We Create Capital: A 5-Month Progress Report
Meet Maria Meyers, director of the UMKC Innovation Center and founder of KCSourceLink and U.S.SourceLink. Below, she shares the progress Kansas City has made since KCSourceLink published the We Create Capital report in June 2015. You can download the summary and full 72-page report and action plan at www.wecreatekc.com/#capital.
Both investors and entrepreneurs will tell you that in Kansas City it is hard to provide the access to capital needed to fuel our companies.
Just five months ago on June 1, KCSourceLink released its We Create Capital report that identified many of the issues and suggested ways to improve the landscape for access to capital.
What did we find?
We are leaving millions of dollars in loan, grant and equity capital on the table. To bring those dollars to Kansas City and our entrepreneurs, we need to build a continuum of funding mechanisms to support our entrepreneurs, whether they are technology related or not. And we have a lot of holes in the continuum.
> Goal: Increase the availability of alternative loans to $10 million by 2020
We can build a continuum of loans that can support an entrepreneur from credit development through loans of up to $250,000 for unbankable clients, then support high-risk bank loans through U.S. Small Business Administration Loan guarantees, moving our entrepreneurs to being fully bankable.
To do that we can take advantage of several federal mechanisms to bring additional loan capital to the region. This requires federal certification for organizations to become loan intermediaries and then helping entrepreneurs access those loans.
The KCMO CDE through a new organization called AltCap has received its CDFI designation. This federal certification from the U.S. Treasury allows the organization to draw down funds from the U.S. Treasury to create capital pools. AltCap is beginning to support entrepreneurs with these loans.
The Women’s Business Center has launched the WELend fund based on a gift from Sam’s Club to establish the experience it needs to become certified and apply for the CDFI designation as well as bring the $5 million SBA-backed microloan to the community. WELend is now offering microloans and hopes to achieve CDFI designation as well as garner the SBA loan pool over the next 18 months.
Justine PETERSON continues to operate the Kansas City Regional Microloan Fund.
To put these mechanism in place, we will need support from the community. Both private philanthropic dollars and bank community reinvestment act funds are needed.
> Goal: Increase grant funding to $6 million by 2020
We are still working to develop a strategy to increase the number of Small Business Innovation Research grants that come to our community. Stay tuned on that.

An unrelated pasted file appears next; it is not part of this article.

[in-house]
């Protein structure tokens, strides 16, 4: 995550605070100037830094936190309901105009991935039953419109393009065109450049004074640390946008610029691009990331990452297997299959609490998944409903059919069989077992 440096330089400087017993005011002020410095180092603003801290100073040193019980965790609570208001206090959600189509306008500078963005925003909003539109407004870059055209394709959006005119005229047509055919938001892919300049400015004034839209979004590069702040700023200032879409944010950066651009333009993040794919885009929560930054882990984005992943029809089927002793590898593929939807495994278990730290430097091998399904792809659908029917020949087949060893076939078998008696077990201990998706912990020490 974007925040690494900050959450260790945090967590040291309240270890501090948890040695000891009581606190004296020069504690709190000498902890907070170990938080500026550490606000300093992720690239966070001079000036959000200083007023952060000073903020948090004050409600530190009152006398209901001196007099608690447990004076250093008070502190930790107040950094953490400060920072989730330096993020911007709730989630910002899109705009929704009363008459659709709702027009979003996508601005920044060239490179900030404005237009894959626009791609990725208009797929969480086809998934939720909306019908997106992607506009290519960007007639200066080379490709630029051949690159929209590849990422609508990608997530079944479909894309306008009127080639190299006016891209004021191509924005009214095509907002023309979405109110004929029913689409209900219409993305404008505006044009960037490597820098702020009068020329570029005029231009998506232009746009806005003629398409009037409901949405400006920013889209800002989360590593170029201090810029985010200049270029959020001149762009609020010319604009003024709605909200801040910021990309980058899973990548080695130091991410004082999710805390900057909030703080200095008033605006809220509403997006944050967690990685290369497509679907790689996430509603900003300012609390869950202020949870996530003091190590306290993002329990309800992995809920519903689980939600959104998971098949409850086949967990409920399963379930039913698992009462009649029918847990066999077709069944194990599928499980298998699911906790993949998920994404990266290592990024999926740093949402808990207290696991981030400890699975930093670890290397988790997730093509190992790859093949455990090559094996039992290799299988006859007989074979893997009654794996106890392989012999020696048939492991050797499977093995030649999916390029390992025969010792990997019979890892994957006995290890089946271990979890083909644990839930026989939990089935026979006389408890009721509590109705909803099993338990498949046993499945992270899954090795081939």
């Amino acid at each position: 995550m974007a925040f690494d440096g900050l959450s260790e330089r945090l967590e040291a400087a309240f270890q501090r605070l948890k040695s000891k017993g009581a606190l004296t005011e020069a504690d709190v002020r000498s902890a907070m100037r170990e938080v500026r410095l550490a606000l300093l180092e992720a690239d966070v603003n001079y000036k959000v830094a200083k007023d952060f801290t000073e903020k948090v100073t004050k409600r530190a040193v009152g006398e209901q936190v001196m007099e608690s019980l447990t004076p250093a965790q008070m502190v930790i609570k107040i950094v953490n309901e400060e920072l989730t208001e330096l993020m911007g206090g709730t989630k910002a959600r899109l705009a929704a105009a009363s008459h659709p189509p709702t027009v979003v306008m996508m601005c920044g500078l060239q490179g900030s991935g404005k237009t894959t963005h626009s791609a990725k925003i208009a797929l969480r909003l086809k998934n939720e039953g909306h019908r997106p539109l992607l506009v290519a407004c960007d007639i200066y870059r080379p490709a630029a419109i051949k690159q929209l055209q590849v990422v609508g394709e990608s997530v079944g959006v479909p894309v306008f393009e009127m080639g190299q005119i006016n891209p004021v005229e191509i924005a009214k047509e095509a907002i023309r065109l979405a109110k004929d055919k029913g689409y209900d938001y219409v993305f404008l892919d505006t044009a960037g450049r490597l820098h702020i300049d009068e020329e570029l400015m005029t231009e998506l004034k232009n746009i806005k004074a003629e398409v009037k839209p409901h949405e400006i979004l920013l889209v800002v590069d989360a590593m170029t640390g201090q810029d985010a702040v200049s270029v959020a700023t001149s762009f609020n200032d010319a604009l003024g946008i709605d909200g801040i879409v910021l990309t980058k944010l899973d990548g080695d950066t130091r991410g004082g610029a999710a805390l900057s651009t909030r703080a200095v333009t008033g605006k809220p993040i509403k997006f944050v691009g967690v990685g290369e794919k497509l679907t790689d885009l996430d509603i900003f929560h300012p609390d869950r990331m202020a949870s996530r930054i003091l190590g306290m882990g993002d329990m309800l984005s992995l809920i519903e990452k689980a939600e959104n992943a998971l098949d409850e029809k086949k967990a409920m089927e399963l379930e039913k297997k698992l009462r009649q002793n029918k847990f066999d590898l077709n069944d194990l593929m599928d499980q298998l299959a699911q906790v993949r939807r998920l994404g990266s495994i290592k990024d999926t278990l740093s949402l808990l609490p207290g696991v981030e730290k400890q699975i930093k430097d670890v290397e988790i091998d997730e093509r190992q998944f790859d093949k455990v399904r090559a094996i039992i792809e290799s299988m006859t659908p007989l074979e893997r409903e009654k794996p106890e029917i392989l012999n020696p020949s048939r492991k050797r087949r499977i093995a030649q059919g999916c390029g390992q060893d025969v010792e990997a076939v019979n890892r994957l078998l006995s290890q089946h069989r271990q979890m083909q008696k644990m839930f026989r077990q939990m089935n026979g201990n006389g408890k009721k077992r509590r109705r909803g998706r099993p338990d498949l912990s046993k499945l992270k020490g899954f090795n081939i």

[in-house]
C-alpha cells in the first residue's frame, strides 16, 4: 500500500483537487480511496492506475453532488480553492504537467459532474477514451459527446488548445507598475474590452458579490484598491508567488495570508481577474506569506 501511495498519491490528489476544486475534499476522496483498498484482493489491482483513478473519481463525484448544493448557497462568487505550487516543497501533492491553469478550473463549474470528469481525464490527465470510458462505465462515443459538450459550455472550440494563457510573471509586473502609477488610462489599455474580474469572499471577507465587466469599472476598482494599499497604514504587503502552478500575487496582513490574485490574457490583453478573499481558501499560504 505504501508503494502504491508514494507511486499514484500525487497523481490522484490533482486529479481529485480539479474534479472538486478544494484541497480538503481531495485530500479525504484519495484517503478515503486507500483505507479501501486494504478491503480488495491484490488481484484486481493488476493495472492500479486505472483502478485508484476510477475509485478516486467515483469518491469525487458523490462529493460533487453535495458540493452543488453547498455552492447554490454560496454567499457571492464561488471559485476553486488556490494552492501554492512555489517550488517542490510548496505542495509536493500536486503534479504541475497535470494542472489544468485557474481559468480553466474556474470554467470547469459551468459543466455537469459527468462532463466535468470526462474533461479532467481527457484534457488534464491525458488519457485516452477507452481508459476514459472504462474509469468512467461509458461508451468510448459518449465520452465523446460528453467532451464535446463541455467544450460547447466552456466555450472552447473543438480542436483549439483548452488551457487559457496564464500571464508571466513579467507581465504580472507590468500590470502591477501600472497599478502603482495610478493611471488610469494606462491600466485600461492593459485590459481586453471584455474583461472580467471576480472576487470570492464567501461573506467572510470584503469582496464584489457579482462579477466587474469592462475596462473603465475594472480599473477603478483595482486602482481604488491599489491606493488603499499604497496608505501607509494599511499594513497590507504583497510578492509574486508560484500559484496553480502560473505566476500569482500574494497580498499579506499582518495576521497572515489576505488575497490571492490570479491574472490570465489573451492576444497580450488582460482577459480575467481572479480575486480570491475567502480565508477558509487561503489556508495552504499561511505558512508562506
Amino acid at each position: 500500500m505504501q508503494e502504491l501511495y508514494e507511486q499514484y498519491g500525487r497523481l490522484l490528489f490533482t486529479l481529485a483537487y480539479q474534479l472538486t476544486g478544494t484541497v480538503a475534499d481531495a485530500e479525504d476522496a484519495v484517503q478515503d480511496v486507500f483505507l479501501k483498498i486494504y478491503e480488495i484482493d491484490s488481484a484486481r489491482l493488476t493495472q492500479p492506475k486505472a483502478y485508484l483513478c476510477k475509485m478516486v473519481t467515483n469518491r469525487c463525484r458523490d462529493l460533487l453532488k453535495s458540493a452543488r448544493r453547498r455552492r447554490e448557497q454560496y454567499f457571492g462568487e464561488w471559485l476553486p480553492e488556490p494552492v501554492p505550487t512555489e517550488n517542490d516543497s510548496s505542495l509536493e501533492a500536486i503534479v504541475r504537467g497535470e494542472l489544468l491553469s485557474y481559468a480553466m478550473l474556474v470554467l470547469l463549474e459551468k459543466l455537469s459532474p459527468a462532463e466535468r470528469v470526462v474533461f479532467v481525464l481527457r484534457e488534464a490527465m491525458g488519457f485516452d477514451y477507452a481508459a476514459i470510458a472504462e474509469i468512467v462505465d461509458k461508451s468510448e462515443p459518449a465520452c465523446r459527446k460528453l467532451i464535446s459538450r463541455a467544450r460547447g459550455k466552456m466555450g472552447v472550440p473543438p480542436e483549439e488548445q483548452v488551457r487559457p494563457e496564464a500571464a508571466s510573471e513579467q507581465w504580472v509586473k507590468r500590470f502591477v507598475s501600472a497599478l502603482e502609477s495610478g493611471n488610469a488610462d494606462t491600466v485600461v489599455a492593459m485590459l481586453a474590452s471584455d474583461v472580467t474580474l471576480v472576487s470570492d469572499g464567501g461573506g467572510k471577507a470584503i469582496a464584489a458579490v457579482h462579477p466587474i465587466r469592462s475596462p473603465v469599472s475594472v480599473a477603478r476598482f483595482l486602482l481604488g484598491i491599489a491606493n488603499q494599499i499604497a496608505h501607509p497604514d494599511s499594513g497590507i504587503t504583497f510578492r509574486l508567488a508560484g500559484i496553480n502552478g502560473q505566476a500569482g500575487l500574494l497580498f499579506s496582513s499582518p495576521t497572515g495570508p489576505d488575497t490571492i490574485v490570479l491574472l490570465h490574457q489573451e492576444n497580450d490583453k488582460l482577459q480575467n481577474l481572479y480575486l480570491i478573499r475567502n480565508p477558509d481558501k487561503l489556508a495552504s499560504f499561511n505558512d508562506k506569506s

In the meantime, thanks to the Missouri Technology Corporation, additional funding for Digital Sandbox KC and the new LaunchKC grants became available this summer. Funding from MTC with match from the community increased the amount available through Digital Sandbox, which has a rolling application period, and helped LaunchKC provide $50,000 grants to emerging and growing companies in the region.
> Goal: Increase seed capital to $10 million by 2020
This is one of the big issues in Kansas City. How do you get the capital between proof-of-concept and Series A? Since June, the following has happened:
- Northland Angel Investment Network announced and now has several investors
- iiM announced funding at the $50,000 - $500,000 level for Ag and Biotech
- Angel Capital Group has reorganized and is loading an early-stage fund to support this level
- The Collective Fund has been announced and will support a fund and a “collective” of 36 non-accredited investors, hoping to train the investors of the future
> Goal: Double the number of venture capital investments by 2020
Thanks in great part to the Greater Kansas City Chamber of Commerce, key leadership and potential investors have been educated about the need and value of investing in Kansas City’s early stage companies. Establishing that there is an issue and that something needs to be done is a goal that has been met.
Because of the greater dollar amounts needed and the regulations in this space, venture capital investments and funds will take longer to develop.
For the past five months we have concentrated on getting people started on creating mechanisms for capital pools. And we are seeing that develop from a number of areas.
There has been education for potential investors on why it is important for them to invest in these pools.
Of course, this is not a philanthropic effort. Investors should expect a return on their investment. Making sure the right due diligence is in place will be important.
We need to further develop mechanisms to understand who the investors are and to get entrepreneurs to those investors. And, we have heard loud and clear from the entrepreneurs that just getting mechanisms in place won’t be enough. We have work to do on:
- Terms and valuation
- Speed to decision making on the part of investors
- Simplification of paperwork, especially on state investments
- Understanding technologies and taking a look at biotech funding in the region
So we aren’t done yet.
My hope for 2016 is that many of the groups that are working hard to increase capital pools will solidify. Investors will gain the confidence that they need to invest in Kansas City’s companies. We see better knowledge of and coordination of Kansas City’s investors. We are able to more efficiently connect Kansas City’s entrepreneurs with the investors or organizations that are the best match. And we see a lot more local investment by the end of 2016.
In June, we challenged the community to take a step so that our tomorrow was different than today. If we can keep up the momentum, we can achieve a different tomorrow. But it is going to take all of us working together to make that happen.